Flea Season : No Way to Get Jump on the Pests, Experts Agree

Times Staff Writer

When Moise Mizrahi, who is in charge of pest control for San Diego County, walked into a vacant apartment once to check for roaches, he looked down at the white tennis shoes worn by the manager of the complex.

“There were so many fleas, her shoes looked like spotted tennis shoes,” he said.

The apartment had been empty only a few weeks, but the previous tenants owned a pet. In that short time, the fleas had multiplied so much there were “hundreds,” Mizrahi said.

As spring unfolds and summertime follows, the promise of similar flea problems hangs heavy over San Diego County. The microscopic enemy to a man’s best friend will once again prove to be a huge headache to humans as well.


Narrowly defined in the dictionary, the flea is a “Siphonaptera . . . a small flattened, wingless insect with large legs adapted for jumping. As adults they are bloodsucking parasites on mammals and birds.”

Fleas thrive in the spring and early summer months, when the temperature ranges from 65 to 80 degrees and humidity hovers at 70%--the normal weather conditions for San Diego, Mizrahi said.

“You bet it’s a real problem in San Diego. There is no cold to kill them so they breed year round,” said Dr. J.B. Goetze, of Animal General Hospital in La Jolla.

According to David Faulkner, entomologist at the San Diego Natural History Museum, fleas have been around for 50 million years.


Longevity is not the flea’s only strong suit. It can jump several feet into the air.

“I’ve heard that if a human being could jump as high, relatively speaking, as a flea, he could theoretically jump over the Empire State building,” Goetze said.

Because of that, beating the flea population--or at least coping with it--has driven some people to desperate tactics.

There is the case of Pam Clark, administrative assistant in the humanities department at UC San Diego. She owned a long-hair cat while living in Los Angeles a few years ago. She went to bed with flea collars on both her ankles.


Clark still has three cats. During the summer, she has to vacuum the rug every day and comb her cats’ hair with a close-tined comb several times a week to guard against fleas.

Exterminators say there are even instances where fleas, nesting on cats that live on rooftops, jump off their hosts and infiltrate buildings through the ventilation systems.

Experts agree that there is no easy way to rid your home of fleas. Today’s fleas are rapidly becoming resistant to the chemicals traditionally used to control them. “Chemicals that worked 10 years ago don’t even slow them down now,” Goetze said.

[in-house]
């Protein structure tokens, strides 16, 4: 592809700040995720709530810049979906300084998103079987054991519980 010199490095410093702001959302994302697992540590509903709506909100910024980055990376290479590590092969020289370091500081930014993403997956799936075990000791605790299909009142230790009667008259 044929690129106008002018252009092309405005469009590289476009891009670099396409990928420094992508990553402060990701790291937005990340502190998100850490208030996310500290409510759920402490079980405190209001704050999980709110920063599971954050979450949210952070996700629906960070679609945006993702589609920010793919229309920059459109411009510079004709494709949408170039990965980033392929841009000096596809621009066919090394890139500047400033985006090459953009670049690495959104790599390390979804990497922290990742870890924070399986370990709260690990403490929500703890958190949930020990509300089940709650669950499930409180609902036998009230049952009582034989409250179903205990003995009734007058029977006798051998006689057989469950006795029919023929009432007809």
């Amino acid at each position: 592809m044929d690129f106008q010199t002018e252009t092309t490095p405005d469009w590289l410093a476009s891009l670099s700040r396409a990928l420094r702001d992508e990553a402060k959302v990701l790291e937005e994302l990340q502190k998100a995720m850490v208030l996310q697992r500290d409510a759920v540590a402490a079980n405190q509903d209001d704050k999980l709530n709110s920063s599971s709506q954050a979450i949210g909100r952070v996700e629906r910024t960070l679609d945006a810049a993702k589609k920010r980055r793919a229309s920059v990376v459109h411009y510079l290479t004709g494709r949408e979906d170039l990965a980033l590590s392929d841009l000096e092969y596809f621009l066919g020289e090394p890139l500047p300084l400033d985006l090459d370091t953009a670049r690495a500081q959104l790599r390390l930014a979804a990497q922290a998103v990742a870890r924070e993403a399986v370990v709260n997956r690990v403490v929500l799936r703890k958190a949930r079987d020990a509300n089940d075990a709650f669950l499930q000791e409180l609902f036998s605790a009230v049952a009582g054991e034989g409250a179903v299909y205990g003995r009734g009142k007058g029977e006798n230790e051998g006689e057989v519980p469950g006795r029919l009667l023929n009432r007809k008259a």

And all it takes for a new outbreak is one pregnant flea.


That flea can lay hundreds of eggs, which could mature into a batch of full-grown adults fleas--ranging from one-sixteenth to one-fourth of an inch in length--in a matter of weeks. The life cycle of a flea can be anywhere from a few weeks to a couple of years.

They can live without food for a year. “They will feed on any organic debris, like cat skin or hair,” Mizrahi said.

But when they are really hungry, they will go looking for their favorite dish: blood.

A flea drinks the blood of an animal by puncturing a cat or human’s skin and injecting saliva through a built-in siphon. The saliva contains an anti-coagulant that makes the blood flow smoothly so the flea can drink its fill, Faulkner said.


There are hundreds of species of fleas, according to experts. There are sand fleas, cat fleas, dog fleas, rat fleas, mouse fleas and squirrel fleas, named for their hosts. But the most common fleas found in the San Diego County area are dog and cat fleas, Mizrahi said.

Because humans have comparatively little body hair, humans are not their favorite hosts, Faulkner said.

But fleas can be brought into the home to lurk in the living room rug by riding on a pants leg or shoe, Goetze said.

While fleas found on dogs and cats tend to bite humans below the knee (a short jump from the animal’s back to the nearest patch of human skin), the so-called human flea is found in bedding and attacks a person’s trunk area, Mizrahi said.


Human fleas are uncommon in the United States, he added. Disease transmitted by fleas is also unusual, Mizrahi said.

So how do you get rid of fleas?

Vacuuming is good, Mizrahi said, but you must empty the vacuum cleaner immediately, because the fleas will continue the reproductive cycle in the dark of the vacuum cleaner bag.

Moving East may be the ultimate answer. Fleas can’t tolerate colder climates.


Otherwise all one can do is groom pets regularly and have the premises sprayed for pests.